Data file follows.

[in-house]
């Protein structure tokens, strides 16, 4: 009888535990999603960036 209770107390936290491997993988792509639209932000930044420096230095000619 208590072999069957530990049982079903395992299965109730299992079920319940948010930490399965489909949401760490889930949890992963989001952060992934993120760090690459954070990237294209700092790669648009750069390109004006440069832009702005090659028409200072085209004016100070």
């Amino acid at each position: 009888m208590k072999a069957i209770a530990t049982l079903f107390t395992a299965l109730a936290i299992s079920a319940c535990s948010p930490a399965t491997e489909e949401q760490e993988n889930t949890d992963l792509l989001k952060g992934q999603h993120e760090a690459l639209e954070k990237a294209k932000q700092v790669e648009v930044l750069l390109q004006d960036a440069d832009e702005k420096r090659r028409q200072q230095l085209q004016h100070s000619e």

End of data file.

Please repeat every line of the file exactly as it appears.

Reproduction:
[in-house]
């Protein structure tokens, strides 16, 4: 009888535990999603960036 209770107390936290491997993988792509639209932000930044420096230095000619 208590072999069957530990049982079903395992299965109730299992079920319940948010930490399965489909949401760490889930949890992963989001952060992934993120760090690459954070990237294209700092790669648009750069390109004006440069832009702005090659028409200072085209004016100070």
């Amino acid at each position: 009888m208590k072999a069957i209770a530990t049982l079903f107390t395992a299965l109730a936290i299992s079920a319940c535990s948010p930490a399965t491997e489909e949401q760490e993988n889930t949890d992963l792509l989001k952060g992934q999603h993120e760090a690459l639209e954070k990237a294209k932000q700092v790669e648009v930044l750069l390109q004006d960036a440069d832009e702005k420096r090659r028409q200072q230095l085209q004016h100070s000619e």